Meanwhile, only six patients died from COVID-19 in the entire state that week. In a statement, Knoxville, Tennessee, Mayor Glenn Jacobs said:29
“That number is completely shocking and makes me wonder if what we are doing now is really the best approach. We have to determine how we can respond to COVID-19 in a way that keeps our economy intact, keeps people employed and empowers them with a feeling of hope and optimism — not desperation and despair.”
Isolation Worsens Already Existing Mental Health Issues
A report released in April by The Well Being Trust predicts30 “deaths of despair” due to the COVID-19 pandemic may reach as high as 75,000. Psycom, which reported the results, noted:31
“The research has been clear on this one for years: isolation and loneliness is bad for our health — both physical and mental. According to a meta-analysis co-authored by Julianne Holt-Lunstad, PhD, a professor of psychology and neuroscience at Brigham Young University, lack of social connection heightens health risks as much as smoking three-quarters of a pack of cigarettes a day, every day.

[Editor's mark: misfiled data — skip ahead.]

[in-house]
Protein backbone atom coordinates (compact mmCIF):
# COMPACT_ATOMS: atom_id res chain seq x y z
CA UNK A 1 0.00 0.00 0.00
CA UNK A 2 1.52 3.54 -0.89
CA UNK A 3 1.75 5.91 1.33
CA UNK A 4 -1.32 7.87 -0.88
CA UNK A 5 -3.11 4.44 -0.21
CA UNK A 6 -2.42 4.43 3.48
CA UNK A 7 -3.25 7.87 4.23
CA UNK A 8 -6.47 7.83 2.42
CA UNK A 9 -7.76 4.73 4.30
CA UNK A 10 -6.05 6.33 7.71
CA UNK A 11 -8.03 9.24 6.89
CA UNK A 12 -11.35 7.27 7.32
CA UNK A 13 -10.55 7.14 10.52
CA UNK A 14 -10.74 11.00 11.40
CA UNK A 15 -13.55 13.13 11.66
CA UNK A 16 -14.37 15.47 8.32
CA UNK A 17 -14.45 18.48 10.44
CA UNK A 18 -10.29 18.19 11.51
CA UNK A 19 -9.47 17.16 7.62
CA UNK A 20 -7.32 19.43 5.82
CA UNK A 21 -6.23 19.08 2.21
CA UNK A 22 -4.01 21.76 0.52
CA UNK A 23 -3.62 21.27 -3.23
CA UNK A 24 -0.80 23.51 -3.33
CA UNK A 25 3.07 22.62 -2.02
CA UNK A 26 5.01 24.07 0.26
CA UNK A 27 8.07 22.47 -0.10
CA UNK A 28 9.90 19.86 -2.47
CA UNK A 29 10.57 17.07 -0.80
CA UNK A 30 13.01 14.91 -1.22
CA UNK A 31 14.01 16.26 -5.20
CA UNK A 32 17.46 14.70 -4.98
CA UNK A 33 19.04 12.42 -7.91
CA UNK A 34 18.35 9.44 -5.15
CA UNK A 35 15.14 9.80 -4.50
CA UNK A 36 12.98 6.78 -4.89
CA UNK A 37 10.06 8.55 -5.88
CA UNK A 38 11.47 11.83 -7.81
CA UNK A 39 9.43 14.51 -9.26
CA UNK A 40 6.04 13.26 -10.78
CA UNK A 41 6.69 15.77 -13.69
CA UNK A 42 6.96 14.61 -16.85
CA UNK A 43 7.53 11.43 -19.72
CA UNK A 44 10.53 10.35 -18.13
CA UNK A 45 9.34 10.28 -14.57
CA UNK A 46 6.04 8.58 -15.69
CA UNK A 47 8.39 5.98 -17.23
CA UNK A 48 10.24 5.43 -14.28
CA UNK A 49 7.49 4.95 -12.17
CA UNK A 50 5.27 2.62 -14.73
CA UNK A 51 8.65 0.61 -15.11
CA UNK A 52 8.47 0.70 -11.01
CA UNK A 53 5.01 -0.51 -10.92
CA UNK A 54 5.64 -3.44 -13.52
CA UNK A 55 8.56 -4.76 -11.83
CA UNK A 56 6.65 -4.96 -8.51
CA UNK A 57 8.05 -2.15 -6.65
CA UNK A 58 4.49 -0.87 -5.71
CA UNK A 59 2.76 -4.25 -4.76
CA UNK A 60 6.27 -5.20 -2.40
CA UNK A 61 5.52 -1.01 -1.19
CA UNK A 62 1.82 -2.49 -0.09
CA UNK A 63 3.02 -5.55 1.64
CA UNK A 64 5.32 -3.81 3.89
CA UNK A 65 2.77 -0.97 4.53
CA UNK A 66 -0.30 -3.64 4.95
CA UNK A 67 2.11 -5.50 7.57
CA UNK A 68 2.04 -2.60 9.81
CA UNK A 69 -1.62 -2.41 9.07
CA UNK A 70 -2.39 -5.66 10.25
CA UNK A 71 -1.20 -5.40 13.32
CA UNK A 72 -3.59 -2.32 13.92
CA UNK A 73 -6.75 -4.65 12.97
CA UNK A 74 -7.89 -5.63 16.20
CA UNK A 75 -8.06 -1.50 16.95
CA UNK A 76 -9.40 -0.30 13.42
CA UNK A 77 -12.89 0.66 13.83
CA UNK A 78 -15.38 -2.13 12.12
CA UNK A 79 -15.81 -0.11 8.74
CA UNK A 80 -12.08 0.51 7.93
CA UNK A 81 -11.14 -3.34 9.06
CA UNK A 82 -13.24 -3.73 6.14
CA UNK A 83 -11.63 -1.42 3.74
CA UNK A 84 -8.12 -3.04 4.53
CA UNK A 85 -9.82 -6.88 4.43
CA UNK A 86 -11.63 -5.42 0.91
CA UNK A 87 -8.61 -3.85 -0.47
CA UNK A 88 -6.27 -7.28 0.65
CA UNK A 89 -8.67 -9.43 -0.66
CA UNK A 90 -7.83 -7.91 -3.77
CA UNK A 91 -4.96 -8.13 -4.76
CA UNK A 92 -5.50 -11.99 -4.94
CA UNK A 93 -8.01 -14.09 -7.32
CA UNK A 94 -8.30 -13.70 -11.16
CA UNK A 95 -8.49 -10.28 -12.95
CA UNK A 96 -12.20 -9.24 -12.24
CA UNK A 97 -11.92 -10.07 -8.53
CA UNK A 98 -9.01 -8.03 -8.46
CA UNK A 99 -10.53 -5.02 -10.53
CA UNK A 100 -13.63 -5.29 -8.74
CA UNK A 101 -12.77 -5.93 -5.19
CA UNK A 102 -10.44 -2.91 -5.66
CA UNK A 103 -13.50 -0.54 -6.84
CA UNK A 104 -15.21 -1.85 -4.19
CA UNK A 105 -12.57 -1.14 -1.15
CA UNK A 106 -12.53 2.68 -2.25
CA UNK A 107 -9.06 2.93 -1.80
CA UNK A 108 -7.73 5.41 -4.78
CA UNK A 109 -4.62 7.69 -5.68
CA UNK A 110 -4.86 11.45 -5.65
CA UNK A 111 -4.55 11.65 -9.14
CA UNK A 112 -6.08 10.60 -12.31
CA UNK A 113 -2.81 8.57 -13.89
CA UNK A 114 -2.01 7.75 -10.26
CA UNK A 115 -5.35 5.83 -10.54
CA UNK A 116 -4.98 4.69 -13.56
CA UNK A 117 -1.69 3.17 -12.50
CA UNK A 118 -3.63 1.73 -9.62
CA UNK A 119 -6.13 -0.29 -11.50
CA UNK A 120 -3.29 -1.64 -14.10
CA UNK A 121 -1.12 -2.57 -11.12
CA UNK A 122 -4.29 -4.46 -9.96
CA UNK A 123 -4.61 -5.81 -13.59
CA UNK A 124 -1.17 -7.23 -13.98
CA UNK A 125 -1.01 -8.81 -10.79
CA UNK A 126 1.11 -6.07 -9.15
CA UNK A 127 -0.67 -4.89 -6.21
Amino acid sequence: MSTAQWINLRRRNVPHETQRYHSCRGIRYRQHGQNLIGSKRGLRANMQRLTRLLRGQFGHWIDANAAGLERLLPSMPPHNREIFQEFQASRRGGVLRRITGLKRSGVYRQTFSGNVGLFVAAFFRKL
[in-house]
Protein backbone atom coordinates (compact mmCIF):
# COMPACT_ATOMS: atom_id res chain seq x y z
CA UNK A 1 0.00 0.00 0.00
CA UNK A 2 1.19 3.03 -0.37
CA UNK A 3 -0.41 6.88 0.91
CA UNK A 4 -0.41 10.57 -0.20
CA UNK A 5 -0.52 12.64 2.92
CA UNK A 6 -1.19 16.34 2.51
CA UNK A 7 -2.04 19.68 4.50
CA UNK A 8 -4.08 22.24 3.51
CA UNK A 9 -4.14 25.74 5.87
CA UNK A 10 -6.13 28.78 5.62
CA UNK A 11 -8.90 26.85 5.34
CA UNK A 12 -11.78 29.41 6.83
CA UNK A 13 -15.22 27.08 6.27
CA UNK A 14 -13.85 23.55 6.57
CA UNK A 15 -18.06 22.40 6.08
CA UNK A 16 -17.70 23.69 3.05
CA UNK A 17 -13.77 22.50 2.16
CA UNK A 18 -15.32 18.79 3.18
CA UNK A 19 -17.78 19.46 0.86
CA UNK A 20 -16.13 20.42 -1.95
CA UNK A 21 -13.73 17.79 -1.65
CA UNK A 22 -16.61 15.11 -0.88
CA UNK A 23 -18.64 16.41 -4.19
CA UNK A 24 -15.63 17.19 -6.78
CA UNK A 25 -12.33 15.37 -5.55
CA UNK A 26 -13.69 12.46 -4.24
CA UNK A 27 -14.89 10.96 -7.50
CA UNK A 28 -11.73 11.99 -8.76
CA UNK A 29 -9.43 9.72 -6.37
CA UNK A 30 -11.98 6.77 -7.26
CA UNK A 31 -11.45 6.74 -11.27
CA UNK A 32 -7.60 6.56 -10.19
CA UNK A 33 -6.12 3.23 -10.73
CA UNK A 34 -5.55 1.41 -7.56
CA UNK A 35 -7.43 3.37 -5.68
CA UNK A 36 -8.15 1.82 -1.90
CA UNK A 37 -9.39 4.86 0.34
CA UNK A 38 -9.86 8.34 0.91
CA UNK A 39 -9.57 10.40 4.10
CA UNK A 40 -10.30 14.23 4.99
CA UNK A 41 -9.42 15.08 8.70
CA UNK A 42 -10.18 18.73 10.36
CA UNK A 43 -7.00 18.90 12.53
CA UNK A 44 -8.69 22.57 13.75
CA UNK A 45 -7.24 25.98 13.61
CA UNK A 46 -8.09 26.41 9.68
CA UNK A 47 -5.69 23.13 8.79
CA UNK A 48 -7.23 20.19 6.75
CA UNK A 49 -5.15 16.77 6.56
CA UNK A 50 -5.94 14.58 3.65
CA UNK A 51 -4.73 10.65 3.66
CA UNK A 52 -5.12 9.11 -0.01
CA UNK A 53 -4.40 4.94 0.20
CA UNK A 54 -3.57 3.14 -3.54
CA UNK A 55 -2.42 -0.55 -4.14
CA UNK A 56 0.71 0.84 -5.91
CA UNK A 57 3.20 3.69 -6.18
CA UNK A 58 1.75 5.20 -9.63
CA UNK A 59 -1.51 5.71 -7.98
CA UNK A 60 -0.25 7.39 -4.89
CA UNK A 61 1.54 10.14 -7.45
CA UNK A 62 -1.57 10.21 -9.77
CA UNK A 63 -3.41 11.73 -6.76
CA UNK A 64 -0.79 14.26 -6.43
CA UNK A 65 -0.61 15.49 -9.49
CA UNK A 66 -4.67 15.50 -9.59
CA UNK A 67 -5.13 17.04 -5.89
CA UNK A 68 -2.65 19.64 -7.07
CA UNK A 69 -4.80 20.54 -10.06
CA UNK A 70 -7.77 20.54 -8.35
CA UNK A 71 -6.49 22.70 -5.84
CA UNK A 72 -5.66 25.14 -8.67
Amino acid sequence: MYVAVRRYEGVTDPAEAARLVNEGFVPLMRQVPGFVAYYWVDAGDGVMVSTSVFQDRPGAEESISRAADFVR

‘There is robust evidence that social isolation and loneliness significantly increase risk for premature mortality, and the magnitude of the risk exceeds that of many leading health indicators,’ Holt Lunstad says. The coronavirus has obviously exacerbated the problem.”
In a related article, Psycom notes that:32
“The effects of this crisis are more far-reaching than heightened anxiety, which pretty much everyone is feeling. There are also trickle-down effects to those with addiction and behavioral disorders like OCD, ADHD, and substance abuse.
Along with the good that social distancing can do for our own health and society in general, it also increases feelings of isolation, loneliness, stress, and fear — all of which can be triggers that make many mental illnesses infinitely worse.”
The article goes on to address what people struggling with nine of the most common mental health problems can do to cope better. This includes those with anxiety, depression, obsessive-compulsive disorder, substance abuse and eating disorders, ADHD, bipolar disorder, schizophrenia and post-traumatic stress disorder. For more details about each of those, please refer to the original Psycom article.33